Poetry of the Gods
Poetry of the Gods is a very unique tale. With 13 tales under our belt so far, we can already start to get a handle on how Lovecraft writes. His fluid use of archaic vocabulary that sort of flows in and out in a rhythmically tidal cadence becomes so common place in his writing that when you sit down and read Poetry of the Gods, it strikes you as out of place. As well it should. Poetry of the Gods was actually co-written with Anna Helen Crofts in 1920. Very little is known about this woman, so I can’t really fill you in on who she was or what kind of writing she did prior to this tale. But it is apparent that she had her own unique style to add to the growing suspense genre because her hand in writing this tale is certainly obvious. In fact the first time I read this story, I wasn’t sure that HPL had a hand in it at all, and that it was a pastiche written by Crofts separately. That isn’t the case however.
|Illustration by Jeff Powers © 2012|
The differences are immediate however. Not just the change in writing style and vocabulary, which are still Lovecraft-esque, but Crofts’ writing comes off as a little more sexy than sinister. But the most striking feature is that the protagonist of the tale is in fact a woman. A woman struggling with the ugliness of the world. She finds solace in the poetry of others, escaping her world into a world of lush beauty. As she drifts into the dream world that the poems evoke, Crofts gives us descriptions that drip with a romantic beauty that HPL couldn’t write about. HPL’s descriptions of beauty are often built up through the combination of the wonderful and the horrible. His descriptions tend to typify the idea of the grotesque, that even in absolute abhorrent strangeness there is a bewildering beauty that comes from our primal curiosity. This is what lends this story better to the pen of Crofts rather than ‘craft, as she can write about real apparent beauty that can suck us in, without the suspicion of the horribleness that always lies beneath.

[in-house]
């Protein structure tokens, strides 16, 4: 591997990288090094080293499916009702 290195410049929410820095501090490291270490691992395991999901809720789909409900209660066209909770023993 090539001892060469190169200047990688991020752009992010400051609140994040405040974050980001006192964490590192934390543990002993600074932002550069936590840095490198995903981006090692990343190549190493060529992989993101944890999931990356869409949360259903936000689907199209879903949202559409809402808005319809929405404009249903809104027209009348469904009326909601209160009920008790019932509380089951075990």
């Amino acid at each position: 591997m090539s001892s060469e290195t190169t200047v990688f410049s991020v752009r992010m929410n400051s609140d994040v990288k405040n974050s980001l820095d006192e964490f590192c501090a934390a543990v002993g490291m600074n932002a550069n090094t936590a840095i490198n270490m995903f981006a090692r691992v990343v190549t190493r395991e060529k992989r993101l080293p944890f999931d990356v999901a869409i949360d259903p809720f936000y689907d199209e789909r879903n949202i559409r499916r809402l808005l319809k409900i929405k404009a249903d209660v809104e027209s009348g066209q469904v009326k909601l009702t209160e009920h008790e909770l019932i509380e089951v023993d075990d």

Poetry of the Gods also holds within another seed of the slow creation of HPL’s Mythos stories. While we still haven’t had a true mythos story yet (a few have come close), we can see in these early stories how the central ideas of those stories came into being. In Poetry we see a crucial part of the mythos: the revelation that the gods are real, they are not dead but merely sleeping somewhere, waiting for their time to come again. They send dreams to those who are willing to receive them, and they will tell the horrible things that will come upon their return. This idea plays a central part in later stories like Call of Cthulhu and At the Mountains of Madness. So while this story stands apart from the other solo Lovecraft works, this collaboration is still rather important in the larger scheme of things. And that is the whole point of Lovecraft 101, to look at each work to find what lead to the greater, well known mythos works.
You can read the full text here: HPL andAnna Helen Crofts’ The Poetry of the Gods